Bangladesh needs to upgrade its domestic industry and diversify its export basket. Targeted policies since the 1980s have nurtured manufacturing. These measures, backed by favourable trade preferences tied to its LDC status, have spurred industry growth. With LDC graduation slated for 2026, Bangladesh must sustain its industrial evolution, focusing on innovation, sustainability, and inclusivity. This necessitates updating trade policies for business innovation. This chapter examines Bangladesh's electronics and pharmaceuticals sectors, which serve domestic needs and have export potential. Drawing on international dialogue and domestic consultation, this chapter explores the key priorities Bangladesh will have to focus on if it is to unlock its transformative potential.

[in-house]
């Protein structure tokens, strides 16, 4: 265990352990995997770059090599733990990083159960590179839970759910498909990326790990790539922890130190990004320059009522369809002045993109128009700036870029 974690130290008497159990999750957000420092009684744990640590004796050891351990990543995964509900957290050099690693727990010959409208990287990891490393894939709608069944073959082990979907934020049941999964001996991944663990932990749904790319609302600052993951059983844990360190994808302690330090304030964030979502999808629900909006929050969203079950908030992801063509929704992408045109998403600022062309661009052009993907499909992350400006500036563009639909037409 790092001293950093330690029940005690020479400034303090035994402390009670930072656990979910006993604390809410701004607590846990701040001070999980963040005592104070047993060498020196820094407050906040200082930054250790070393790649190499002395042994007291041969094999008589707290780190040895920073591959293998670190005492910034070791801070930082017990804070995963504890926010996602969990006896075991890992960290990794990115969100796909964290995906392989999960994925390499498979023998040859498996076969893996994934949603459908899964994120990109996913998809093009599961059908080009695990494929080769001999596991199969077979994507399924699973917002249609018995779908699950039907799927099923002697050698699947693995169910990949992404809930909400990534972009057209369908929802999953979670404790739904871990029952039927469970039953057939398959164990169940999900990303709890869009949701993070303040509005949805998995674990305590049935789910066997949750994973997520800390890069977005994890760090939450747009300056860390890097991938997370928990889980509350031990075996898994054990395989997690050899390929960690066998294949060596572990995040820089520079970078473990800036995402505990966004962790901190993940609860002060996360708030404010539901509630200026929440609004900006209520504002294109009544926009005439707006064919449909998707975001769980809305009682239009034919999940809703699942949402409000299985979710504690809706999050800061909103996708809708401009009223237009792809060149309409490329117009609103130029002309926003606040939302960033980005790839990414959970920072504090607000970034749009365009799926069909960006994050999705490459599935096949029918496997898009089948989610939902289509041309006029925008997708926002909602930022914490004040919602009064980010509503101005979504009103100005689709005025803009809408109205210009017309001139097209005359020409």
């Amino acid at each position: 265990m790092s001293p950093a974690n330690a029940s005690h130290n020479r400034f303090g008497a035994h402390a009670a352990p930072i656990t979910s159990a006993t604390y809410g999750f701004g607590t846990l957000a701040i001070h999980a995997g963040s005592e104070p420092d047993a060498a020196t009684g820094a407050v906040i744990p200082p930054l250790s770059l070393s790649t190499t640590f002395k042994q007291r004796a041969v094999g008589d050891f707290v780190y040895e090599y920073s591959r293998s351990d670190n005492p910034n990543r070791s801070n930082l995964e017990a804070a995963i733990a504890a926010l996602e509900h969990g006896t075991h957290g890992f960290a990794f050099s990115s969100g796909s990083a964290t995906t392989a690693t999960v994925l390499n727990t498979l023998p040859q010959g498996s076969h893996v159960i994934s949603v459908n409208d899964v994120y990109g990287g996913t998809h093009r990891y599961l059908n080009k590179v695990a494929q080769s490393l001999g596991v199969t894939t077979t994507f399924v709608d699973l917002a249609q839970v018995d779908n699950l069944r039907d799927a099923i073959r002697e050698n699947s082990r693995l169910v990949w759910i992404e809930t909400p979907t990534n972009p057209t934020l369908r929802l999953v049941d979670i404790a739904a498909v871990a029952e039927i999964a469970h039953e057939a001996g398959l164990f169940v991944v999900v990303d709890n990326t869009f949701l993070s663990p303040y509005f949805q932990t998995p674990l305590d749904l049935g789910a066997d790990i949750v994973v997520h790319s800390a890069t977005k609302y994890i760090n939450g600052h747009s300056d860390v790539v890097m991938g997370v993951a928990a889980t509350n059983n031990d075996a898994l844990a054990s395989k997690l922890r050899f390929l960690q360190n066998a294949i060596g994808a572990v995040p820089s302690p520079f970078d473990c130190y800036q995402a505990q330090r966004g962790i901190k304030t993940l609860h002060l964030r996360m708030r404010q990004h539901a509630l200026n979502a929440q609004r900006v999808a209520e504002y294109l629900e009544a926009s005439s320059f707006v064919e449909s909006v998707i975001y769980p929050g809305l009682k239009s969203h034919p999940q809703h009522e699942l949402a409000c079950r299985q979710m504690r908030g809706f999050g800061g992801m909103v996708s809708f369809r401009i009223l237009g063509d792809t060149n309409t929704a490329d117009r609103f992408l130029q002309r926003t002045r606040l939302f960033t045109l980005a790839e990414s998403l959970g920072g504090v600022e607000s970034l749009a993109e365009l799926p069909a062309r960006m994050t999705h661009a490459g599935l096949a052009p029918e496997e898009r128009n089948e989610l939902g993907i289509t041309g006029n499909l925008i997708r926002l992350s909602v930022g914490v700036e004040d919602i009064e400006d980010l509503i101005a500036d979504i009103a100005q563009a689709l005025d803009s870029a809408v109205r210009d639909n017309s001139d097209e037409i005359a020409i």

Since gaining independence in 1971, Bangladesh has achieved significant progress. Its economy has transformed from one of the poorest in the world to a growing South Asian economy, home to a global manufacturing hub of ready-made garments (RMG). However, Bangladesh's achievements should not lead to complacency. The country is grappling with multiple challenges, from mitigating the impacts of climate change to preparing for LDC graduation. To secure a prosperous future, Bangladesh needs to prioritise new drivers of growth. It should shift from a price-led competitiveness model to one grounded on quality and innovation. Bangladesh also needs to shift its business mindset and modernise its policy approach for industrial development. Advancing on digitalisation and updating international partnerships are key to sustaining future progress. Above all, Bangladesh needs to future-proof the state to make it work as a value-driven and rules-based system. Chief in this transition from nation to state building is the modernisation of its institutional arrangements and the empowering of institutions to effectively deliver policies and operate in a highly dynamic and interdependent world.